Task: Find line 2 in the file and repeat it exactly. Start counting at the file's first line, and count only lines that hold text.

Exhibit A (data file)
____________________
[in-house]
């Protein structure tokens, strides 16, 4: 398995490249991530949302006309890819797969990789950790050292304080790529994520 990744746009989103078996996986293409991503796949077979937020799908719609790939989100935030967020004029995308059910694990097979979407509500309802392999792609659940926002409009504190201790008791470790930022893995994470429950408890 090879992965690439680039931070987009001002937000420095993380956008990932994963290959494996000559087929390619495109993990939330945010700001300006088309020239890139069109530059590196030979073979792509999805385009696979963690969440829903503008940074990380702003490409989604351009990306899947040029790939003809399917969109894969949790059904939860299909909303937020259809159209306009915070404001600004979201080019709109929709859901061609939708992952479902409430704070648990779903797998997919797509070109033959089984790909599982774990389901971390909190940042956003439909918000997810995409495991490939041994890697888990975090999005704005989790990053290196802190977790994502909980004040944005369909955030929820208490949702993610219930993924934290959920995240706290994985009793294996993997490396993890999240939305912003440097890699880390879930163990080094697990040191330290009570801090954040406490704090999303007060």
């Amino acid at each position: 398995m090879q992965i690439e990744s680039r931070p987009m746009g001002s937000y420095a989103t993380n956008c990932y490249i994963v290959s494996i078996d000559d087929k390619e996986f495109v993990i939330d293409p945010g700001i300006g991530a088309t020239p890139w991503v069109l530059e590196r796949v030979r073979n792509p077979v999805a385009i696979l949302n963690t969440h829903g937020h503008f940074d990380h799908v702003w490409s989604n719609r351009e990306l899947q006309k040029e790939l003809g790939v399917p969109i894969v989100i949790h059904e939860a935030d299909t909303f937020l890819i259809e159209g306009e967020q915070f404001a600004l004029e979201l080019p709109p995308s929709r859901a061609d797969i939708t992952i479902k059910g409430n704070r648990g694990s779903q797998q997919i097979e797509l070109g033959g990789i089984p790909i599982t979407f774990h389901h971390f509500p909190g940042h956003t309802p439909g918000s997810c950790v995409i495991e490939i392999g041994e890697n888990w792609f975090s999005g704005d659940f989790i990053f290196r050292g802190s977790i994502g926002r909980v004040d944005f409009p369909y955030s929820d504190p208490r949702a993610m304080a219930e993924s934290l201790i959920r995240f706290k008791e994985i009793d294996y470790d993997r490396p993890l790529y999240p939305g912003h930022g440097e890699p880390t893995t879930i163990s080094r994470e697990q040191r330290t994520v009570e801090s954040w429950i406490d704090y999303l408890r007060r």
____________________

């Protein structure tokens, strides 16, 4: 398995490249991530949302006309890819797969990789950790050292304080790529994520 990744746009989103078996996986293409991503796949077979937020799908719609790939989100935030967020004029995308059910694990097979979407509500309802392999792609659940926002409009504190201790008791470790930022893995994470429950408890 090879992965690439680039931070987009001002937000420095993380956008990932994963290959494996000559087929390619495109993990939330945010700001300006088309020239890139069109530059590196030979073979792509999805385009696979963690969440829903503008940074990380702003490409989604351009990306899947040029790939003809399917969109894969949790059904939860299909909303937020259809159209306009915070404001600004979201080019709109929709859901061609939708992952479902409430704070648990779903797998997919797509070109033959089984790909599982774990389901971390909190940042956003439909918000997810995409495991490939041994890697888990975090999005704005989790990053290196802190977790994502909980004040944005369909955030929820208490949702993610219930993924934290959920995240706290994985009793294996993997490396993890999240939305912003440097890699880390879930163990080094697990040191330290009570801090954040406490704090999303007060």